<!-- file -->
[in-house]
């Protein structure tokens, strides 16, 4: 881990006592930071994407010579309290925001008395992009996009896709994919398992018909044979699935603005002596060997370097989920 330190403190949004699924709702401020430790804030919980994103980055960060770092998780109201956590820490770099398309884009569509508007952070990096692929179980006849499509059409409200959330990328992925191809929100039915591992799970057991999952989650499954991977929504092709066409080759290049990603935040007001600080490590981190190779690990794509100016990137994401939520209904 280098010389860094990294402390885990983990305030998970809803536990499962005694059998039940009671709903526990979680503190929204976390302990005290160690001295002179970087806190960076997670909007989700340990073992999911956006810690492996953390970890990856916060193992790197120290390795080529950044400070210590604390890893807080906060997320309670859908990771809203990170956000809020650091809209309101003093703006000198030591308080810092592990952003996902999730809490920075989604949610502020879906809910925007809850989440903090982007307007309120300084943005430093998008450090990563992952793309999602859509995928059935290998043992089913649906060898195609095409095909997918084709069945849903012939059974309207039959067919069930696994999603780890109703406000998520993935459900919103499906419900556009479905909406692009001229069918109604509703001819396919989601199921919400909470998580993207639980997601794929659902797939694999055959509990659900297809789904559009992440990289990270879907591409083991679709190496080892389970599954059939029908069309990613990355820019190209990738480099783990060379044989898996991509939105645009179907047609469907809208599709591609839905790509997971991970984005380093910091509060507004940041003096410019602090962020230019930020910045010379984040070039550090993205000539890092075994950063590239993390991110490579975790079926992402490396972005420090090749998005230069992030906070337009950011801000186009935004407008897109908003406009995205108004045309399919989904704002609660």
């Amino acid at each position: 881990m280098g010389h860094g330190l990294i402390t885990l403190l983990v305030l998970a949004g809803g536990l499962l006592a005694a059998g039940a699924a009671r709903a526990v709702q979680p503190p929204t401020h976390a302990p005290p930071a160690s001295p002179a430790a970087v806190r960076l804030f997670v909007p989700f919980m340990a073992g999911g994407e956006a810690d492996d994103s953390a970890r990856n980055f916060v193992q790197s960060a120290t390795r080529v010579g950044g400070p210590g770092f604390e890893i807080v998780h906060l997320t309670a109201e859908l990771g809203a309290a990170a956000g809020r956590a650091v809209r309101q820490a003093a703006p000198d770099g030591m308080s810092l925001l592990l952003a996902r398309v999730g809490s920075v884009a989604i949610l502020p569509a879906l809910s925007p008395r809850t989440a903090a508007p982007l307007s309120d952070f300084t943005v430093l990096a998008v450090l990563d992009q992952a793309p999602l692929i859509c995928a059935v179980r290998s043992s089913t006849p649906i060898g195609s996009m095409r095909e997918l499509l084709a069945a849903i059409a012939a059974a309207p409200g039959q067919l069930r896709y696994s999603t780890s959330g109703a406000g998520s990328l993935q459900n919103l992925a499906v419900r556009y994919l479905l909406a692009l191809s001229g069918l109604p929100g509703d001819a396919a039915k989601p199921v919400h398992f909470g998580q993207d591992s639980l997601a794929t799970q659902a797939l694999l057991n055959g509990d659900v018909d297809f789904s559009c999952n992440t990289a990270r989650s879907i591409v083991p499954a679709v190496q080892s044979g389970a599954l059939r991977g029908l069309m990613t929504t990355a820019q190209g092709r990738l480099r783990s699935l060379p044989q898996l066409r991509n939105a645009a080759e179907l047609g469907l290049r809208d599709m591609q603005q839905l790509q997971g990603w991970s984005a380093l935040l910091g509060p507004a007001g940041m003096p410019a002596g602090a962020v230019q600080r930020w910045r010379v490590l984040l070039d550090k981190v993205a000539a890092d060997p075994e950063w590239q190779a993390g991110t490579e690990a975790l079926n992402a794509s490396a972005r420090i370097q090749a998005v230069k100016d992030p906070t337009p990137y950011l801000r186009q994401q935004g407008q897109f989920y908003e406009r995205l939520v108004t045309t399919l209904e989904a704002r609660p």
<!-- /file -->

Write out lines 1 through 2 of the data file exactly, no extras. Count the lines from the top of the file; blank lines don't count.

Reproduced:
[in-house]
């Protein structure tokens, strides 16, 4: 881990006592930071994407010579309290925001008395992009996009896709994919398992018909044979699935603005002596060997370097989920 330190403190949004699924709702401020430790804030919980994103980055960060770092998780109201956590820490770099398309884009569509508007952070990096692929179980006849499509059409409200959330990328992925191809929100039915591992799970057991999952989650499954991977929504092709066409080759290049990603935040007001600080490590981190190779690990794509100016990137994401939520209904 280098010389860094990294402390885990983990305030998970809803536990499962005694059998039940009671709903526990979680503190929204976390302990005290160690001295002179970087806190960076997670909007989700340990073992999911956006810690492996953390970890990856916060193992790197120290390795080529950044400070210590604390890893807080906060997320309670859908990771809203990170956000809020650091809209309101003093703006000198030591308080810092592990952003996902999730809490920075989604949610502020879906809910925007809850989440903090982007307007309120300084943005430093998008450090990563992952793309999602859509995928059935290998043992089913649906060898195609095409095909997918084709069945849903012939059974309207039959067919069930696994999603780890109703406000998520993935459900919103499906419900556009479905909406692009001229069918109604509703001819396919989601199921919400909470998580993207639980997601794929659902797939694999055959509990659900297809789904559009992440990289990270879907591409083991679709190496080892389970599954059939029908069309990613990355820019190209990738480099783990060379044989898996991509939105645009179907047609469907809208599709591609839905790509997971991970984005380093910091509060507004940041003096410019602090962020230019930020910045010379984040070039550090993205000539890092075994950063590239993390991110490579975790079926992402490396972005420090090749998005230069992030906070337009950011801000186009935004407008897109908003406009995205108004045309399919989904704002609660």